Women Health
The highest incidence occurs in Eastern Africa, where with Middle Africa, cervical cancer is the commonest cancer in women. The case fatality rate of 52{06e5c851e71f046c386a74248b3a53282284dae0fc18af42c313779a50d46a39} is also higher in developing countries than in developed countries (43{06e5c851e71f046c386a74248b3a53282284dae0fc18af42c313779a50d46a39}), and the mortality rate varies by 18-fold between regions of the world. Abortion is the intentional termination of pregnancy, as compared to spontaneous termination . Abortion is closely allied to contraception in terms of women’s control and regulation of their reproduction, and is often subject to similar cultural, religious, legislative and economic constraints. Consequently, abortion rates may be used to estimate unmet needs for contraception. However the available procedures have carried great risk for women throughout most of history, and still do in the developing world, or where legal restrictions force women to seek clandestine facilities. Access to safe legal abortion places undue burdens on lower socioeconomic groups and in jurisdictions that create significant barriers.
Women also need health care more and access the health care system more than do men. While part of this is due to their reproductive and sexual health needs, they also have more chronic non-reproductive health issues such as cardiovascular disease, cancer, mental illness, diabetes and osteoporosis. Another important perspective is realising that events across the entire life cycle (or life-course), from in utero to aging effect the growth, development and health of women.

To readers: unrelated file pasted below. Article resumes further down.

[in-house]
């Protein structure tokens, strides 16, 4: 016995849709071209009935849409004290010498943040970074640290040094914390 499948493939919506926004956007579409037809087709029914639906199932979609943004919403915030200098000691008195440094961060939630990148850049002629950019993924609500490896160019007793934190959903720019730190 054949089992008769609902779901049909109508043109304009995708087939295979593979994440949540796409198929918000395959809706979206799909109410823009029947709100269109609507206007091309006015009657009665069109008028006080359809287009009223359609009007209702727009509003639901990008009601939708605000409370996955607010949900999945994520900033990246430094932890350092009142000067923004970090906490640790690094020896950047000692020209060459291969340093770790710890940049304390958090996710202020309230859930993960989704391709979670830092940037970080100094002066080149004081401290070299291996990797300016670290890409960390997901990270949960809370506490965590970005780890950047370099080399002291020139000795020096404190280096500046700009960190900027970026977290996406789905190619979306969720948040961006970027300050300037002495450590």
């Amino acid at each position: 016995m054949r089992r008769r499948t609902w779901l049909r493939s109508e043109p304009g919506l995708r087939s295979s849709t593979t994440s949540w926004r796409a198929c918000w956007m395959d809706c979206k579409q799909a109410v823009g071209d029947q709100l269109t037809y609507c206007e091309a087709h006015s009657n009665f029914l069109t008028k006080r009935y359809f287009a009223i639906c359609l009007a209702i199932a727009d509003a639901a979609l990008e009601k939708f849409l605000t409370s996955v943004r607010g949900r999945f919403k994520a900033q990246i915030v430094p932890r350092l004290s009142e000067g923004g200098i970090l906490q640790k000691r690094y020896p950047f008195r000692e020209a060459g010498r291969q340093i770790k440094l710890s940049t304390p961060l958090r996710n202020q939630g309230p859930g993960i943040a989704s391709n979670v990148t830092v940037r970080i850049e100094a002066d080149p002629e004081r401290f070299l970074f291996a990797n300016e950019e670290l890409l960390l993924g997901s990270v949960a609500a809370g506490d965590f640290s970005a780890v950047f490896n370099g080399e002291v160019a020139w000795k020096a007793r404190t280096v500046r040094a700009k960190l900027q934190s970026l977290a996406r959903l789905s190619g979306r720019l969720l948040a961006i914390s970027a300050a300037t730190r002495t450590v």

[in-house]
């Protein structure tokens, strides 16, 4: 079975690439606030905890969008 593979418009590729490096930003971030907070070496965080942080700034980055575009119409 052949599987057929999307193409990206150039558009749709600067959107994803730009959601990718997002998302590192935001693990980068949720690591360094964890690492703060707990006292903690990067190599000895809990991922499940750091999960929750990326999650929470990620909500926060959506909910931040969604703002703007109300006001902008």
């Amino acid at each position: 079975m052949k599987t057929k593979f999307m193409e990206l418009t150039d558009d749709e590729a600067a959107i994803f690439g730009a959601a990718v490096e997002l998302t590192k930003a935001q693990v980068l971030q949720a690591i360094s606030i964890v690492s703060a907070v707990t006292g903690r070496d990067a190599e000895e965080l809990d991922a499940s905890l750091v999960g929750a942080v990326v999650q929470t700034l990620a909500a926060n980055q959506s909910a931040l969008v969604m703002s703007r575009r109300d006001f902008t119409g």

These issues have frequently been the subject of political and feminist campaigns where differing viewpoints pit health against moral values. Although women in industrialised countries have narrowed the gender gap in life expectancy and now live longer than men, in many areas of health they experience earlier and more severe disease with poorer outcomes. Gender remains an important social determinant of health, since women’s health is influenced not just by their biology but also by conditions such as poverty, employment, and family responsibilities.
What’s more, men and women may have the same condition, but different symptoms. Many diseases affect women differently and may even require distinct treatment.
These include the child’s financial future, her dowry, social ties and social status, prevention of premarital sex, extramarital pregnancy and STIs. The arguments against it include interruption of education and loss of employment prospects, and hence economic status, as well as loss of normal childhood and its emotional maturation and social isolation. Child marriage places the girl in a relationship where she is in a major imbalance of power and perpetuates the gender inequality that contributed to the practice in the first place.